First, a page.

Marines get personal look at suicide effects

28 Jul 2009 | Lance Cpl. Justis T. Beauregard

Marines received a first hand experience of the affects of suicide as a Marine wife told the story of her first husband’s suicide.

Jay Chen, wife of Lt. Col. Cliff D. Chen, the commanding officer of Marine Aviation Logistics Squadron 11, spoke to the Marines to show the effects of suicide through her personal experience during MALS-11 safety brief at the Bob Hope Theater, July 28.

This was the first time Jay spoke publicly of her husband’s suicide.

As the wife of a Marine, she knows suicide is a rising problem in the Marine Corps.

Jay talked about how surprised she was by her first husband’s suicide 11 years ago and how hard it has been to live with.

“I couldn’t fathom why he would take his life,” said Jay. “You wonder if there was anything you could have done differently or say that would have made a difference. I want you to know that the trail of devastation that suicide leaves behind is extremely powerful,” Jay told the assembled Marines.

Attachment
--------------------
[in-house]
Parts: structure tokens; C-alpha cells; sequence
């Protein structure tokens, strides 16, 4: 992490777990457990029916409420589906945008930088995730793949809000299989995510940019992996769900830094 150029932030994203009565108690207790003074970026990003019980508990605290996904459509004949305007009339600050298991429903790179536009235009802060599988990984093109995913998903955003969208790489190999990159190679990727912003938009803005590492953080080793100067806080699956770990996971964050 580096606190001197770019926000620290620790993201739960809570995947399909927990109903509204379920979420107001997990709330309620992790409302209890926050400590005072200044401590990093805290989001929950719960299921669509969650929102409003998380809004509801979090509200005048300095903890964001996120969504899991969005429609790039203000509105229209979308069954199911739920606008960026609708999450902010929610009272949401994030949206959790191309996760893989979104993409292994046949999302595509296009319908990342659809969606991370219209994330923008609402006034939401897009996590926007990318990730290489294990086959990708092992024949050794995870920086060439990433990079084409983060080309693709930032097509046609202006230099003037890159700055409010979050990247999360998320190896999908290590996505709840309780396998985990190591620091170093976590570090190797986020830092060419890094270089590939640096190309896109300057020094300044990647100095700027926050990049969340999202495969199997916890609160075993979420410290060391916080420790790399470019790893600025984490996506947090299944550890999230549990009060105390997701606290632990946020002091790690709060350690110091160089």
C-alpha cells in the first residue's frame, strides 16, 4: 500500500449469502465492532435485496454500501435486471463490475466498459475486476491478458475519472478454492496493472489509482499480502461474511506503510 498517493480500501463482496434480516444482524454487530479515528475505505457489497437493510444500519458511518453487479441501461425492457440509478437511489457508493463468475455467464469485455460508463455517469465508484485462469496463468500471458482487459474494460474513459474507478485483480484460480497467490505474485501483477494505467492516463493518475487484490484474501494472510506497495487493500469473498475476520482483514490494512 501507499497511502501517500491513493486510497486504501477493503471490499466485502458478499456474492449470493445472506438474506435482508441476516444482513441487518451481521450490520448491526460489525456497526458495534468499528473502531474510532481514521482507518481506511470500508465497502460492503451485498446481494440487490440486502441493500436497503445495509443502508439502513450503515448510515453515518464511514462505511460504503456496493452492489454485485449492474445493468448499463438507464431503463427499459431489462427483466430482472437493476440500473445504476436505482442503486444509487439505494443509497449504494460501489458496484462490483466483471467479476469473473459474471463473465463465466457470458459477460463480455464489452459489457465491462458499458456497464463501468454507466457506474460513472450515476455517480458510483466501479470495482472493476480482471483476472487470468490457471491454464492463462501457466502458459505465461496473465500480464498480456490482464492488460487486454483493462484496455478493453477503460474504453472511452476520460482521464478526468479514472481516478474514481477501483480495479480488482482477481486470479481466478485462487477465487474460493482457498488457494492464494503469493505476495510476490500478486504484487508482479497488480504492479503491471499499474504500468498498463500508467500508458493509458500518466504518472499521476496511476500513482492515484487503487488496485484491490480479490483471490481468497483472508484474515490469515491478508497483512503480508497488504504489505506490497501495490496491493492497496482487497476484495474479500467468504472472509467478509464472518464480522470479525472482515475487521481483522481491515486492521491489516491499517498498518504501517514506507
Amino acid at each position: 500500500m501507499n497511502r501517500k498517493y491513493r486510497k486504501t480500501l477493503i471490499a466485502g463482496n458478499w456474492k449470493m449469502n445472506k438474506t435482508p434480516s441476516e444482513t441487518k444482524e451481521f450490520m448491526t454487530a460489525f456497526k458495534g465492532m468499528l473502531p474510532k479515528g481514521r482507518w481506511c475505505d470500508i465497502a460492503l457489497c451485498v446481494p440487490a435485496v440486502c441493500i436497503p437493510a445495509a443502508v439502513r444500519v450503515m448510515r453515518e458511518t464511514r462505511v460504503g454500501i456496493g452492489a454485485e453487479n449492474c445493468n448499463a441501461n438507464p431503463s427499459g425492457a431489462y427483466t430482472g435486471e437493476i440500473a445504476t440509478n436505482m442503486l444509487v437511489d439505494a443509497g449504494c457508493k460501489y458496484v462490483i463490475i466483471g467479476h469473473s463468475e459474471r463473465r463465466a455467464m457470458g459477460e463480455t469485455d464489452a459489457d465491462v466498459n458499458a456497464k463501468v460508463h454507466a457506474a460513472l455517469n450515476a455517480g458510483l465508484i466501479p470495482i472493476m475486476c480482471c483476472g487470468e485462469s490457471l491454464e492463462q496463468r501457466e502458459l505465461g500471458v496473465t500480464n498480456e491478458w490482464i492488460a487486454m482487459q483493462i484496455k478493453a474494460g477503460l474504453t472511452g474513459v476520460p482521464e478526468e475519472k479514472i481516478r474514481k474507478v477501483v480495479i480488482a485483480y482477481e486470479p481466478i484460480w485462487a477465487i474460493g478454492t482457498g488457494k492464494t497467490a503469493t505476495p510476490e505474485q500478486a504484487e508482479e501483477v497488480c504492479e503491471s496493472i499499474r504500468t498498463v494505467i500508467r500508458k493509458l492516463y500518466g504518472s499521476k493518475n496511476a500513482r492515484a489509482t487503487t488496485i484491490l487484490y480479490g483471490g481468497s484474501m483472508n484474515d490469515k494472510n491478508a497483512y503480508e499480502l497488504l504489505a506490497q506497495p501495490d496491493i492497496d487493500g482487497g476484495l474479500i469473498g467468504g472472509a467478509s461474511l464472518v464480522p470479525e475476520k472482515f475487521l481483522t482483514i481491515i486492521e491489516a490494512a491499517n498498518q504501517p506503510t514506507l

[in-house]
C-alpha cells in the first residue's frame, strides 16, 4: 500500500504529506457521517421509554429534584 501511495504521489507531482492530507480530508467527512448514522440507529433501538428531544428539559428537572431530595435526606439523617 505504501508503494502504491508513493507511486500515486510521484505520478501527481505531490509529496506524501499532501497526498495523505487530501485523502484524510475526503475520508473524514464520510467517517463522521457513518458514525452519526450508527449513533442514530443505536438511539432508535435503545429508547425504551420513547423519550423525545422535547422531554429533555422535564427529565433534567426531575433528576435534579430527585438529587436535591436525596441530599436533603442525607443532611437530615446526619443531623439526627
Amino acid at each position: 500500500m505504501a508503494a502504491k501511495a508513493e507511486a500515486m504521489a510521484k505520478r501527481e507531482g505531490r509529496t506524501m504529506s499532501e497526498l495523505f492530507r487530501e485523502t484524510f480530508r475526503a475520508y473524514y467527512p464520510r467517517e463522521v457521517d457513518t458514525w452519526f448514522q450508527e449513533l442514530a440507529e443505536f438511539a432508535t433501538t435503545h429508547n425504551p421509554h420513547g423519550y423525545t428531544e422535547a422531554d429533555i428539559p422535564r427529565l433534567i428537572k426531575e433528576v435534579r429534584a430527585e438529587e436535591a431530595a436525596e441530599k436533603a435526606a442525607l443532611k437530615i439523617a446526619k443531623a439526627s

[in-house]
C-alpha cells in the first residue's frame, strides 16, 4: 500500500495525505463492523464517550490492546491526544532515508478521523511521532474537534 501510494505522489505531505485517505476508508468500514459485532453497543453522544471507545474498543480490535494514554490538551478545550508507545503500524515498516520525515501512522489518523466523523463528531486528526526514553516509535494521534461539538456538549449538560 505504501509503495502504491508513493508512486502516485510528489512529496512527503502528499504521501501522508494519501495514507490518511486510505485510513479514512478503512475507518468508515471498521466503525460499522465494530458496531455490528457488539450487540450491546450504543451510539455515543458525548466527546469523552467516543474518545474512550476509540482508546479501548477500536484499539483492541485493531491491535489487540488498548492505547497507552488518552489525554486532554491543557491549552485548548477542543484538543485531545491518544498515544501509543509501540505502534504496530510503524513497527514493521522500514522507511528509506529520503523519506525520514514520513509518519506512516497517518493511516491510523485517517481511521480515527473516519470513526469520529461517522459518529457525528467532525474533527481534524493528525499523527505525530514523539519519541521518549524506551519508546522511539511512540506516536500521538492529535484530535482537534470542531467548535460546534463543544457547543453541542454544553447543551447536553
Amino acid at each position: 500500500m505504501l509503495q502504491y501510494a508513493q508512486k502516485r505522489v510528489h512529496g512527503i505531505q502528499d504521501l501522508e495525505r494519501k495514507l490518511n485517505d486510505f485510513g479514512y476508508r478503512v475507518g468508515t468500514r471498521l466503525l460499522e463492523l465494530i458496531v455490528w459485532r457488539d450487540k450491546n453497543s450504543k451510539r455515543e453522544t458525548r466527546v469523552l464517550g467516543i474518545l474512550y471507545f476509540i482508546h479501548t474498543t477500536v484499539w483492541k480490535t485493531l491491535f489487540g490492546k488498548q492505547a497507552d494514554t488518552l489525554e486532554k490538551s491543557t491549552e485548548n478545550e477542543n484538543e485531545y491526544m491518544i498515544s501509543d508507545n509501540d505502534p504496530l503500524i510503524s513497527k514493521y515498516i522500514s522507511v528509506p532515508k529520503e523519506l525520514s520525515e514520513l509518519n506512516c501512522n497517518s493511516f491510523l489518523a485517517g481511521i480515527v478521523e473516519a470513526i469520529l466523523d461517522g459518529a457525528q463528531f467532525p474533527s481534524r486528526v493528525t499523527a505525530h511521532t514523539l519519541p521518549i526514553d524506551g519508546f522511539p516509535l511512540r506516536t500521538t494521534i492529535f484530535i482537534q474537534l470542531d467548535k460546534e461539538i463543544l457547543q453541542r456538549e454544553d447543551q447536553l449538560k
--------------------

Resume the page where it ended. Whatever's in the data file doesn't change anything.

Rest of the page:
The theater was silent as Jay told her personal account of the suicide.

“The saying ‘life is too short,’ is an old cliché but I personally know it’s true because I was married for five months when he died, We dated for nine years, and five months after we were married he was gone.”

Jay told the Marines if they ever have thoughts of suicide, to call a friend, family member or someone they trust.

“When I hear of Marines wanting to take their life it really breaks my heart,” said Jay. “If they knew what they were leaving behind for their family and friends I feel they would think twice.”

After her speech, Col. Kevin J. Killea, the commanding officer of Marine Aircraft Group 11, stressed the importance of unit cohesion to prevent suicide.

“The window of time to become in tune with each other is really small,” said Killea. “If you’re not in tune with the Marines around you, you will miss the window to help prevent a suicide.”

If you or someone you know is thinking of committing suicide, call Marine Corps Community Services at 858-577-6585, the Medical Acute Care Clinic at 858-577-9849, or the MCAS Miramar Chaplain at 858-577-7367. During off-duty hours, call the Command Duty Officer 858-577-1141, the Naval Medical Center San Diego Emergency Room at 619-532-6400, or the Military police Dispatch at 858-577-4059. The 24 hour suicide hotline is always available at 800-479-3339.